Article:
Flexible sigmoidoscopy enables the physician to look at the inside of the sigmoid or descending colon, the lower one third of the colon. Your doctor may use the procedure to find the cause of diarrhea, abdominal pain, or constipation. It is also used to look for early signs of cancer in the descending colon and rectum. With flexible sigmoidoscopy, the physician can see bleeding, inflammation, abnormal growths, and ulcers in the descending colon and rectum. To view the upper two-thirds of the colon a colonoscopy is required.
During the procedure, the physician inserts a short, flexible, lighted tube into your rectum and slowly guides it into your colon. The scope transmits an image of the inside of the rectum and colon, so the physician can carefully examine the lining of these organs. The scope also blows air into the area to help the physician to see more clearly. If anything unusual is in your rectum or colon, like a polyp or inflamed tissue, the physician can remove a piece of it using instruments inserted into the scope. The physician will send that piece of tissue (biopsy) to the lab for testing.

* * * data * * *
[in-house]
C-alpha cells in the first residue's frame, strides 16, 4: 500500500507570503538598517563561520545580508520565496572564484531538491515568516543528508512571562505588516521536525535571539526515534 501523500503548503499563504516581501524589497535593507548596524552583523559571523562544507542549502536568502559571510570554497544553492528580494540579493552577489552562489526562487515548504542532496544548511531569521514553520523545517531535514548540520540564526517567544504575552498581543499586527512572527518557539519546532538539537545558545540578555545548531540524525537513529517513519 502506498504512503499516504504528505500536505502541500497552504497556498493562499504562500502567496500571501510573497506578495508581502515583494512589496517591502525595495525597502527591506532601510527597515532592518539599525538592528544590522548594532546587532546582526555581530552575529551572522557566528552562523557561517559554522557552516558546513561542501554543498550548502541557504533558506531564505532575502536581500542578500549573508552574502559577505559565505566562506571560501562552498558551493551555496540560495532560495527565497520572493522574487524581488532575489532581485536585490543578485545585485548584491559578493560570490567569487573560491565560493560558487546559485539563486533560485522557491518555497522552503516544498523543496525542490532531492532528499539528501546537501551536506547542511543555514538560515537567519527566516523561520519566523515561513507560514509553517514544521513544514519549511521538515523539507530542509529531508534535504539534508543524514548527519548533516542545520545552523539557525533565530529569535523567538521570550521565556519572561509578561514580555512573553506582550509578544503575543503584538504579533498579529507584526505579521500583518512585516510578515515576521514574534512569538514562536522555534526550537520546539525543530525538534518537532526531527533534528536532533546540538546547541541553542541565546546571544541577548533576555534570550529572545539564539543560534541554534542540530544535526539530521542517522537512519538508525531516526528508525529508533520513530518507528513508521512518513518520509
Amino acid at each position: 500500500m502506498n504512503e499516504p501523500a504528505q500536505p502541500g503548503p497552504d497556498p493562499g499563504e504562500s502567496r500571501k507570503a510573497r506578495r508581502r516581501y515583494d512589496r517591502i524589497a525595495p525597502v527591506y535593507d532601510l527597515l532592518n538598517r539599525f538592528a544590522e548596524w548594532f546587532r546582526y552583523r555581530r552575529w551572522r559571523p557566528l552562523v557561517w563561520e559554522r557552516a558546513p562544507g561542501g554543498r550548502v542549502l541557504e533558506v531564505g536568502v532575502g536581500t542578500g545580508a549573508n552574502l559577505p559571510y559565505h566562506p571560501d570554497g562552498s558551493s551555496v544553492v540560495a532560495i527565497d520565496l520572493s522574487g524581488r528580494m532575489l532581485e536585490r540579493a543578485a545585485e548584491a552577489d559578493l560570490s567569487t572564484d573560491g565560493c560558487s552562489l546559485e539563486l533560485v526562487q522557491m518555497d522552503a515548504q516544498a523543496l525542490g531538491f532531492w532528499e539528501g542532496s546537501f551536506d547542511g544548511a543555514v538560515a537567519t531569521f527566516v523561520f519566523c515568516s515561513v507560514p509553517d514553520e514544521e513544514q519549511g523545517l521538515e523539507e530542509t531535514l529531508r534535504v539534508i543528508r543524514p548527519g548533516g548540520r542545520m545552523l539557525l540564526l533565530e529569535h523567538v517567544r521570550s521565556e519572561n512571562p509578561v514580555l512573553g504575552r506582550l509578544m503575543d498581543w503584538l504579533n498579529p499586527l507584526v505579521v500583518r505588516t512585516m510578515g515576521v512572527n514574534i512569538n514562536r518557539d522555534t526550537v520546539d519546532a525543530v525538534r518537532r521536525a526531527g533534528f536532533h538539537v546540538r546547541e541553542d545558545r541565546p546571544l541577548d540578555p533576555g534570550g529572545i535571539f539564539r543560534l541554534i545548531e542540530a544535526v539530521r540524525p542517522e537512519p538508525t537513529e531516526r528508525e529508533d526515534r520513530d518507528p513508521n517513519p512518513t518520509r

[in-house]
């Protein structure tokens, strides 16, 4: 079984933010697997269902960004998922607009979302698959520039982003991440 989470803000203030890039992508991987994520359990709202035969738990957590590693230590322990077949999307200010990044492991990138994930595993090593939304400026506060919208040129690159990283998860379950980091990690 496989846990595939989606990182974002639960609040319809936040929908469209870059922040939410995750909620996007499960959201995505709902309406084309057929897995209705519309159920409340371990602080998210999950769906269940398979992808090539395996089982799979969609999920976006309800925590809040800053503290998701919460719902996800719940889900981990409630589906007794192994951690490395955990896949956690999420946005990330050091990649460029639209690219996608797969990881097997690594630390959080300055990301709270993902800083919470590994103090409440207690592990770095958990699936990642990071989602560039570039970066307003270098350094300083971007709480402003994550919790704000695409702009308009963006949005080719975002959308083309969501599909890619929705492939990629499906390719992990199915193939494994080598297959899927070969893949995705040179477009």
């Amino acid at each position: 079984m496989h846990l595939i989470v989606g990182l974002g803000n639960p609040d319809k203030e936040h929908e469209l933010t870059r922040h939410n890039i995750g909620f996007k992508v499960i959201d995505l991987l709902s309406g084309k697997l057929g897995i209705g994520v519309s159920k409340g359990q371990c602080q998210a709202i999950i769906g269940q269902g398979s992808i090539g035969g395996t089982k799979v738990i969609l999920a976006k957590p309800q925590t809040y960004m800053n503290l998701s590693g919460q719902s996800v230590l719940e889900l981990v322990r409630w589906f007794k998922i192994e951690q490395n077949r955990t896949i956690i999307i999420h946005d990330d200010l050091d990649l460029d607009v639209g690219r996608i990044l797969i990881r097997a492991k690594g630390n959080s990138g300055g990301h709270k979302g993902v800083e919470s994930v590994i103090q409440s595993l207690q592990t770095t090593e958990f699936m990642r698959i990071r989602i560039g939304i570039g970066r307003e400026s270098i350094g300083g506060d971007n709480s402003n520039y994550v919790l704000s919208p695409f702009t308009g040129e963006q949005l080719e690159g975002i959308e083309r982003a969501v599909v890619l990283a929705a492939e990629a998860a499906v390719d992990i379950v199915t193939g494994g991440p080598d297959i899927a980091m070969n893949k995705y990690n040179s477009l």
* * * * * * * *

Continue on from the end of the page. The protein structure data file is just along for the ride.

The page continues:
Bleeding and puncture of the colon are possible complications of sigmoidoscopy. However, such complications are uncommon.
Flexible sigmoidoscopy takes 10 to 20 minutes. During the procedure, you might feel pressure and slight cramping in your lower abdomen. Patients report continued gas pain until the air leaves the colon. Walking helps alleviate the gas, but it is important to follow your doctor’s orders.